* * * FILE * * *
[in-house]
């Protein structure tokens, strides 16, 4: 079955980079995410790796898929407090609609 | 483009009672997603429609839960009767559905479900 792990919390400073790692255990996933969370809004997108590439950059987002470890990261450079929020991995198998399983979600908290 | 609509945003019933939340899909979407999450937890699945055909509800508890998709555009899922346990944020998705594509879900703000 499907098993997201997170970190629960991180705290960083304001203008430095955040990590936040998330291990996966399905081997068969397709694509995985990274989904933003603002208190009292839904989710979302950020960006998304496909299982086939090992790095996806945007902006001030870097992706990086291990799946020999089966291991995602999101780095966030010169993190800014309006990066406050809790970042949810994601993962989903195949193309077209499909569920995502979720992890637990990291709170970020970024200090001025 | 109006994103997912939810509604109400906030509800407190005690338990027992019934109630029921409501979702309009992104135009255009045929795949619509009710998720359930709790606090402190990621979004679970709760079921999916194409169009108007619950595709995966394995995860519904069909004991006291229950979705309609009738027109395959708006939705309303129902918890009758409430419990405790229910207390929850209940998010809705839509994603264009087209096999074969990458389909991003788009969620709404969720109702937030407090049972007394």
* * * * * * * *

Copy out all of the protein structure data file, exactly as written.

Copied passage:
[in-house]
């Protein structure tokens, strides 16, 4: 079955980079995410790796898929407090609609 | 483009009672997603429609839960009767559905479900 792990919390400073790692255990996933969370809004997108590439950059987002470890990261450079929020991995198998399983979600908290 | 609509945003019933939340899909979407999450937890699945055909509800508890998709555009899922346990944020998705594509879900703000 499907098993997201997170970190629960991180705290960083304001203008430095955040990590936040998330291990996966399905081997068969397709694509995985990274989904933003603002208190009292839904989710979302950020960006998304496909299982086939090992790095996806945007902006001030870097992706990086291990799946020999089966291991995602999101780095966030010169993190800014309006990066406050809790970042949810994601993962989903195949193309077209499909569920995502979720992890637990990291709170970020970024200090001025 | 109006994103997912939810509604109400906030509800407190005690338990027992019934109630029921409501979702309009992104135009255009045929795949619509009710998720359930709790606090402190990621979004679970709760079921999916194409169009108007619950595709995966394995995860519904069909004991006291229950979705309609009738027109395959708006939705309303129902918890009758409430419990405790229910207390929850209940998010809705839509994603264009087209096999074969990458389909991003788009969620709404969720109702937030407090049972007394």